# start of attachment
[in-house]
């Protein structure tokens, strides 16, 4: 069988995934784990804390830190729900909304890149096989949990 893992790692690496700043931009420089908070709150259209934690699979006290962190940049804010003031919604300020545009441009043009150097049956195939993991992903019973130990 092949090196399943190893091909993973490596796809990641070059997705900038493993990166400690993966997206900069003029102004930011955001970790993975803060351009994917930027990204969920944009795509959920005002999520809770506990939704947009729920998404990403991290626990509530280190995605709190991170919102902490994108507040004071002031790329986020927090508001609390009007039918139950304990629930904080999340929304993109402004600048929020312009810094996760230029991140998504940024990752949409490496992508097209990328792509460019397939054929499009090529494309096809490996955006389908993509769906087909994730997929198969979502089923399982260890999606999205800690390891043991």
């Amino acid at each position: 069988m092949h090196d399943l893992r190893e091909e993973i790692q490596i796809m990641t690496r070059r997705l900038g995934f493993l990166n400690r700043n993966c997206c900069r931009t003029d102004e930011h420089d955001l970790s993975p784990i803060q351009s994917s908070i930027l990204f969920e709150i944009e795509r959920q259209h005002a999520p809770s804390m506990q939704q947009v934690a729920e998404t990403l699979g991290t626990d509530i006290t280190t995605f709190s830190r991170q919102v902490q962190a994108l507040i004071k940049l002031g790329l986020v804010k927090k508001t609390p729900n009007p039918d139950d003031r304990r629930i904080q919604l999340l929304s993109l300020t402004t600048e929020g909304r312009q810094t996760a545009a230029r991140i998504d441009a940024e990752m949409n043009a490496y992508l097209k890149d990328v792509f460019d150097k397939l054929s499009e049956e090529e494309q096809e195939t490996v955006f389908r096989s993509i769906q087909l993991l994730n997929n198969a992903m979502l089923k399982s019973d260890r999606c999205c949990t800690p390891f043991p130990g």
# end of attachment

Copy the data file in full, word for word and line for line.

[in-house]
């Protein structure tokens, strides 16, 4: 069988995934784990804390830190729900909304890149096989949990 893992790692690496700043931009420089908070709150259209934690699979006290962190940049804010003031919604300020545009441009043009150097049956195939993991992903019973130990 092949090196399943190893091909993973490596796809990641070059997705900038493993990166400690993966997206900069003029102004930011955001970790993975803060351009994917930027990204969920944009795509959920005002999520809770506990939704947009729920998404990403991290626990509530280190995605709190991170919102902490994108507040004071002031790329986020927090508001609390009007039918139950304990629930904080999340929304993109402004600048929020312009810094996760230029991140998504940024990752949409490496992508097209990328792509460019397939054929499009090529494309096809490996955006389908993509769906087909994730997929198969979502089923399982260890999606999205800690390891043991």
């Amino acid at each position: 069988m092949h090196d399943l893992r190893e091909e993973i790692q490596i796809m990641t690496r070059r997705l900038g995934f493993l990166n400690r700043n993966c997206c900069r931009t003029d102004e930011h420089d955001l970790s993975p784990i803060q351009s994917s908070i930027l990204f969920e709150i944009e795509r959920q259209h005002a999520p809770s804390m506990q939704q947009v934690a729920e998404t990403l699979g991290t626990d509530i006290t280190t995605f709190s830190r991170q919102v902490q962190a994108l507040i004071k940049l002031g790329l986020v804010k927090k508001t609390p729900n009007p039918d139950d003031r304990r629930i904080q919604l999340l929304s993109l300020t402004t600048e929020g909304r312009q810094t996760a545009a230029r991140i998504d441009a940024e990752m949409n043009a490496y992508l097209k890149d990328v792509f460019d150097k397939l054929s499009e049956e090529e494309q096809e195939t490996v955006f389908r096989s993509i769906q087909l993991l994730n997929n198969a992903m979502l089923k399982s019973d260890r999606c999205c949990t800690p390891f043991p130990g």